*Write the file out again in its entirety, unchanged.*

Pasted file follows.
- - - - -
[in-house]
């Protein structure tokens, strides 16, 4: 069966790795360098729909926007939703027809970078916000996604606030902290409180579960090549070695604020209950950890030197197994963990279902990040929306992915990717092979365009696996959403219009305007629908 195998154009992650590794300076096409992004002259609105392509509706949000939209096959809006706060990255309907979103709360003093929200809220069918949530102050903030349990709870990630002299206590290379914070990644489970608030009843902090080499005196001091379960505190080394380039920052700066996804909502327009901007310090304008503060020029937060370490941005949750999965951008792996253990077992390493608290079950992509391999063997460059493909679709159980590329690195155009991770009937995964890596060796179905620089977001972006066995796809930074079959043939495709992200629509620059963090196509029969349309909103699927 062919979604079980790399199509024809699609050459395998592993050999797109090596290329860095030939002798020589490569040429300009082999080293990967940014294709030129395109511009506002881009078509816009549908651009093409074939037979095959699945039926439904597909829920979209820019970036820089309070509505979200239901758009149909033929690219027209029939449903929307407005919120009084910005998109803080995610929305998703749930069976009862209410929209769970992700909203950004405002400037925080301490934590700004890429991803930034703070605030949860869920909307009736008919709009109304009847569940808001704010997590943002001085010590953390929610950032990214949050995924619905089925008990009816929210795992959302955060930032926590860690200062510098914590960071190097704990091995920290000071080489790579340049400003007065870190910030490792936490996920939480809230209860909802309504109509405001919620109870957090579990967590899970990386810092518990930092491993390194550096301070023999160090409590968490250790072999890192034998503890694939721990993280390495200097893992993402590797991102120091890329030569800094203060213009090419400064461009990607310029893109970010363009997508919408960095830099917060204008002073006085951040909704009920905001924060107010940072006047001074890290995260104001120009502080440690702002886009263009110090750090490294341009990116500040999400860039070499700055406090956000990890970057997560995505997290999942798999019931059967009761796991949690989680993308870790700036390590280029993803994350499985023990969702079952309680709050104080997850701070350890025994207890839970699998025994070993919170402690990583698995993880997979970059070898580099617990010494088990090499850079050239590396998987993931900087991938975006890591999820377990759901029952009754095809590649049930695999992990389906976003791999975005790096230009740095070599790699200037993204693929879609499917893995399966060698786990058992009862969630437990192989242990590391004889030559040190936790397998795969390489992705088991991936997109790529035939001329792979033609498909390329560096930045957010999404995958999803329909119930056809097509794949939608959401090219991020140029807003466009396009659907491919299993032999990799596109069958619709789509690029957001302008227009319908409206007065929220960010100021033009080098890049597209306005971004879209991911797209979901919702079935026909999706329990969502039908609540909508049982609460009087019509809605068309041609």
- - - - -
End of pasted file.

[in-house]
């Protein structure tokens, strides 16, 4: 069966790795360098729909926007939703027809970078916000996604606030902290409180579960090549070695604020209950950890030197197994963990279902990040929306992915990717092979365009696996959403219009305007629908 195998154009992650590794300076096409992004002259609105392509509706949000939209096959809006706060990255309907979103709360003093929200809220069918949530102050903030349990709870990630002299206590290379914070990644489970608030009843902090080499005196001091379960505190080394380039920052700066996804909502327009901007310090304008503060020029937060370490941005949750999965951008792996253990077992390493608290079950992509391999063997460059493909679709159980590329690195155009991770009937995964890596060796179905620089977001972006066995796809930074079959043939495709992200629509620059963090196509029969349309909103699927 062919979604079980790399199509024809699609050459395998592993050999797109090596290329860095030939002798020589490569040429300009082999080293990967940014294709030129395109511009506002881009078509816009549908651009093409074939037979095959699945039926439904597909829920979209820019970036820089309070509505979200239901758009149909033929690219027209029939449903929307407005919120009084910005998109803080995610929305998703749930069976009862209410929209769970992700909203950004405002400037925080301490934590700004890429991803930034703070605030949860869920909307009736008919709009109304009847569940808001704010997590943002001085010590953390929610950032990214949050995924619905089925008990009816929210795992959302955060930032926590860690200062510098914590960071190097704990091995920290000071080489790579340049400003007065870190910030490792936490996920939480809230209860909802309504109509405001919620109870957090579990967590899970990386810092518990930092491993390194550096301070023999160090409590968490250790072999890192034998503890694939721990993280390495200097893992993402590797991102120091890329030569800094203060213009090419400064461009990607310029893109970010363009997508919408960095830099917060204008002073006085951040909704009920905001924060107010940072006047001074890290995260104001120009502080440690702002886009263009110090750090490294341009990116500040999400860039070499700055406090956000990890970057997560995505997290999942798999019931059967009761796991949690989680993308870790700036390590280029993803994350499985023990969702079952309680709050104080997850701070350890025994207890839970699998025994070993919170402690990583698995993880997979970059070898580099617990010494088990090499850079050239590396998987993931900087991938975006890591999820377990759901029952009754095809590649049930695999992990389906976003791999975005790096230009740095070599790699200037993204693929879609499917893995399966060698786990058992009862969630437990192989242990590391004889030559040190936790397998795969390489992705088991991936997109790529035939001329792979033609498909390329560096930045957010999404995958999803329909119930056809097509794949939608959401090219991020140029807003466009396009659907491919299993032999990799596109069958619709789509690029957001302008227009319908409206007065929220960010100021033009080098890049597209306005971004879209991911797209979901919702079935026909999706329990969502039908609540909508049982609460009087019509809605068309041609």